The Reason I Speak Out

Recently I have had a few people telling me that I am ‘strong’ for talking openly about this. ‘Brave’ to publicise my illness, and that this sort of thing takes guts.

In all honesty, I do not feel any of these. Strength, bravery and guts come from being left with no other option. If I do not talk about my invisible illnesses, how on earth can I expect those around me to understand that I am ill? I have spent years getting angry, upset and frustrated with being continually labeled as lazy, but in reality what is there to go on?

I am young, I look fit, and I look healthy. I make the effort to go out, and on the days that I know I can’t bear the pain or exhaustion I hide away so that nobody has to deal with it. To the outside world I am not obviously disabled – I am normal.

The fall out from this continual cycle of putting on a mask for the world is that you begin to feel low. I have struggled with depression for over 11 years, medication has been a life saver, but it can’t do it all. In reality as much as I do need that medication, I also have to change to survive.

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Recently my mood dipped again – its a deep dark world inside the head of a person with chronic pain and chronic health conditions. Who wouldn’t get depressed if life day in and day out was painful, unpredictable and lonely? Who wouldn’t get depressed when being forced onto a different path from the one you have worked so hard to be on? Depression is a very reasonable response to chronic health conditions, both physical and mental illnesses.

Although I am low, I have also been in this cycle enough to know that I will bob up again, even when it doesn’t feel like it. I put things in place to keep me safe, and I force myself to engage in the outside world. Sure, staying in bed in a numb state or crying for hours on end are the things that I want to do, but I also know it does nothing to help me climb back into the light. This particular time I have gone so far to remove any spare medication from the house. That was a massive decision to make, but I know it was the right one. I felt extremely anxious without them (oddly they are like a safety blanket to me – both for pain and depression), but with the temptation out of the way it has given me some breathing space from the darker thoughts that I was having.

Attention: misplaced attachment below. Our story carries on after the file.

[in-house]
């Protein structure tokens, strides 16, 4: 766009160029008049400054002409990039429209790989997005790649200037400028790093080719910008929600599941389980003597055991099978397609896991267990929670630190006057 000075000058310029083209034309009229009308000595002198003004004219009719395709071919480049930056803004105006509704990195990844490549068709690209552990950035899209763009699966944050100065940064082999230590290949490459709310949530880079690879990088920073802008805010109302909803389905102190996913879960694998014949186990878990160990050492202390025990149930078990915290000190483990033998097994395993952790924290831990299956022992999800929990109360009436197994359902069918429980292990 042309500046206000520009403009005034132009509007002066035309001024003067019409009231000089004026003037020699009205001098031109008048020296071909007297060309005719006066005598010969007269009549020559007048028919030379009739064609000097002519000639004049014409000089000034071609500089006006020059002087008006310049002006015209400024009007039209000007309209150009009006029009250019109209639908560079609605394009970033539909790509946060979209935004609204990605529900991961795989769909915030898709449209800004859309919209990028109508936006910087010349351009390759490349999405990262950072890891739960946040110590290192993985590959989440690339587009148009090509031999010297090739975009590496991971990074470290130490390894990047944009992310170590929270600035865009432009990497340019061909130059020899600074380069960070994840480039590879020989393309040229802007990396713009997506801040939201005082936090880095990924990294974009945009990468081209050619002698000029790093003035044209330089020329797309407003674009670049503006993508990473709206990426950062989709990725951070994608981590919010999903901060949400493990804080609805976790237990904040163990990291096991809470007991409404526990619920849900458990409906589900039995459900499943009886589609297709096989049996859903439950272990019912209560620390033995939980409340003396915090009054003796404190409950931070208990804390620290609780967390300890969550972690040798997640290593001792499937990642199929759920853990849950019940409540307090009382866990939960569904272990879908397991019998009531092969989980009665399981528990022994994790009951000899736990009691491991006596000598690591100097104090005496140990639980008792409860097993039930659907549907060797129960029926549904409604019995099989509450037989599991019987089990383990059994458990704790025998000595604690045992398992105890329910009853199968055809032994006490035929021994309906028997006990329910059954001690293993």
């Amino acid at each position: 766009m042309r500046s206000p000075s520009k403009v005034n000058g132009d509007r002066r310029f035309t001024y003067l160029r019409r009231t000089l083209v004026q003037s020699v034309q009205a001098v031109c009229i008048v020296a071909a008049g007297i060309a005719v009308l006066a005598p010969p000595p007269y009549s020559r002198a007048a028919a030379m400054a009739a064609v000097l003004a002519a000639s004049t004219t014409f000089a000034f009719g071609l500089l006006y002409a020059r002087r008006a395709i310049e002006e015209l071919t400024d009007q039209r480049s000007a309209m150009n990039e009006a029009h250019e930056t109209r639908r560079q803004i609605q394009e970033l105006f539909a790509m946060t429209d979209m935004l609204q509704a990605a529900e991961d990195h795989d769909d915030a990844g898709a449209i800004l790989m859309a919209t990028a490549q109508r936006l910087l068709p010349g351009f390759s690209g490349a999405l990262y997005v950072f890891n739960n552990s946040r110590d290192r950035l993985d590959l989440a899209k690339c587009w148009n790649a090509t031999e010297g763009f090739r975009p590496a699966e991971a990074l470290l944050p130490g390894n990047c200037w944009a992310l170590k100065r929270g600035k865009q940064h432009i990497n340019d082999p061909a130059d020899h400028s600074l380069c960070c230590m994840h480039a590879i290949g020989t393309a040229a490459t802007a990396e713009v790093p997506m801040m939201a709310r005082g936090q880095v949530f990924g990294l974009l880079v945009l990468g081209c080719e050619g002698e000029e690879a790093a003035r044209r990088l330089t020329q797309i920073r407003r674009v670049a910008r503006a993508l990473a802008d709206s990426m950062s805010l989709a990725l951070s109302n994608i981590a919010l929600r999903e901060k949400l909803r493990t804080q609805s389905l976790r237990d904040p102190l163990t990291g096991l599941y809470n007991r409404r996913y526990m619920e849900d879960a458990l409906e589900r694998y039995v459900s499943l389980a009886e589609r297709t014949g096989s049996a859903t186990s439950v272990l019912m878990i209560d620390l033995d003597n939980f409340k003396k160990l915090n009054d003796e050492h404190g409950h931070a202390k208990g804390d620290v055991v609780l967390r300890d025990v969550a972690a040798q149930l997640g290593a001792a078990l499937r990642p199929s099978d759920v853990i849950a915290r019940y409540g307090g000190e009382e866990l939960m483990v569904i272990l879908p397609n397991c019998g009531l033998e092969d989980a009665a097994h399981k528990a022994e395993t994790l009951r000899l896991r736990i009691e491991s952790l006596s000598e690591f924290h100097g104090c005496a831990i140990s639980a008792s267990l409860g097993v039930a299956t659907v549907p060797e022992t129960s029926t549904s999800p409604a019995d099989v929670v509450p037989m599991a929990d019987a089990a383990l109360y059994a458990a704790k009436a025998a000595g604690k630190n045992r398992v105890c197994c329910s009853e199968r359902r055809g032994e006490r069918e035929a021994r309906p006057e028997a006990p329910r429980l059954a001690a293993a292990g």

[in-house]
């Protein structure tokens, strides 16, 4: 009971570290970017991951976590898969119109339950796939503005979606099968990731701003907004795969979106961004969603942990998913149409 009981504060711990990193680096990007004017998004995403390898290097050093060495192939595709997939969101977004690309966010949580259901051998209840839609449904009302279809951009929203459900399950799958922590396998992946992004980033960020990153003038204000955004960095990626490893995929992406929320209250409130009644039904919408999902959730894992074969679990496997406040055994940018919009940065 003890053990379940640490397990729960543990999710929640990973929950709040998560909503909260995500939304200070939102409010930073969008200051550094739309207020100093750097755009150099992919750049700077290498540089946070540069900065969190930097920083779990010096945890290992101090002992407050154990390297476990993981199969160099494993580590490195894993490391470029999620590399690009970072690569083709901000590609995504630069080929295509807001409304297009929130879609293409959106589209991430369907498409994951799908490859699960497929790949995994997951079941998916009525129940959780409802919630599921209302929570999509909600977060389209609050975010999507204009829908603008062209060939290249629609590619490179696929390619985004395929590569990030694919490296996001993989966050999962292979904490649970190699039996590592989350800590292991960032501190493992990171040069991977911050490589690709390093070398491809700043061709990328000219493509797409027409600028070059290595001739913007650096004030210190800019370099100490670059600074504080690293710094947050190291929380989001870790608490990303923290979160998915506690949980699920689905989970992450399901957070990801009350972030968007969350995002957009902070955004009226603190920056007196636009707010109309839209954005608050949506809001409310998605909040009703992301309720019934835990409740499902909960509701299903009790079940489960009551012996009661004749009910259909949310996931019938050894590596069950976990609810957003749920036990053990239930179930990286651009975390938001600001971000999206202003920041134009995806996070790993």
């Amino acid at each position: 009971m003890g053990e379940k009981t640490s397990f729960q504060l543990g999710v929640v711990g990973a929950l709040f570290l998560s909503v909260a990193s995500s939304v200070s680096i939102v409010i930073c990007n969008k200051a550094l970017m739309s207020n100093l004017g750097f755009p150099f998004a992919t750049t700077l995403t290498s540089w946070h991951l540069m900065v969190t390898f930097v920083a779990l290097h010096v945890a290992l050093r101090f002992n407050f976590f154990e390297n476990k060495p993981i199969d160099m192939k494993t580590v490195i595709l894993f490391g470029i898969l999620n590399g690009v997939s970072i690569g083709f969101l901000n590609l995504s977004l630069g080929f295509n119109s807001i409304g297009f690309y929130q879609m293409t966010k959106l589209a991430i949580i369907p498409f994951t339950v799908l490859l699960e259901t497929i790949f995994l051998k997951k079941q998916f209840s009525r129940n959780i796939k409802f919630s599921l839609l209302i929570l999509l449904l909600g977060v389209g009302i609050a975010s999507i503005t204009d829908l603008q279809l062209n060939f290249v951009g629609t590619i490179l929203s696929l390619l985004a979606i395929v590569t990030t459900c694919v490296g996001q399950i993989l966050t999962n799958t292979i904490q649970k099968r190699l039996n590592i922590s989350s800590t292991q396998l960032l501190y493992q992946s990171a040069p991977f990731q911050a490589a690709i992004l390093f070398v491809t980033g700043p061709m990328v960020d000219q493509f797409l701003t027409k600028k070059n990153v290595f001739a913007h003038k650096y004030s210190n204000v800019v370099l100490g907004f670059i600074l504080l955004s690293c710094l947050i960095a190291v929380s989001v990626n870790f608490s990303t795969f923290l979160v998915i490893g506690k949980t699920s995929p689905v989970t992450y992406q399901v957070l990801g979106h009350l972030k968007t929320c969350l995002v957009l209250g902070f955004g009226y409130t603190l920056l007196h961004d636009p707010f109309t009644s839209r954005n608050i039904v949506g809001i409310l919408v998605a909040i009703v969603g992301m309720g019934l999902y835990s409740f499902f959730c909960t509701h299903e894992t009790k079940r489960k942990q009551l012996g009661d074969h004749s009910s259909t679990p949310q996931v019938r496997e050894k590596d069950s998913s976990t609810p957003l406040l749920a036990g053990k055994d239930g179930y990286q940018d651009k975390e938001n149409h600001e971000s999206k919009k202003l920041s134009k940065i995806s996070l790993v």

I also had to find something to motivate myself. It used to be dance that I ran too when I was depressed. It was the most amazingly wonderful hobby in terms of my mental health. Any anger or sadness got ploughed strait into a class, and as my whole attention was focused on how to get better, it gave me some wonderful time out, no matter how rough things were. Unfortunately I am far from able to balance on one leg, let alone be jumping around a dance floor now, and when I started getting low, I was also hit with just how much I have lost.

I knew I had to find yet another coping mechanism, and thankfully I have found and joined up to what is effectively a community pottery studio. I have a code for the door, and can go any time. The place is filled with absolutely lovely people, and everybody has welcomed me. The clay work is therapeutic, but what is most amazing is the sense of belonging that I never usually have. They take me as I am, and I don’t hide myself away – I can spend my time chatting and creating and bonding to people – this is the gem that will pull me out of myself and back into the real world once more.

Depression for me is always followed by change because I literally couldn’t stay alive if I carried on as I was. It is not something that I will be ashamed of, and it is not something that I hide – it forces me to keep pushing myself upward when everything else is pulling me down.

This is not a choice though. Talking about this is no longer just an option. If I want to beat this depression, to cope with the pain and build a life with my illness then I absolutely have to explain the invisible to those around me.
It isn’t strength – it’s necessity.

Assessment with Social Services

A few weeks ago I took a massive step into the world of accepting my disability. The last few years have been getting progressively tougher as far as EDS/POTS go, and as ever, I have been stubbornly refusing to admit defeat. I pushed and pushed myself to do all the things I ‘should’ have been doing; I hid the typical pay off for such activities (think of it as borrowing 5 days worth of energy to manage the trip outside of the house or food shop); I refused to push for medical help for fear of being accused of attention seeking behaviours, and I would barely mention anything to those around me for fear of the same reaction.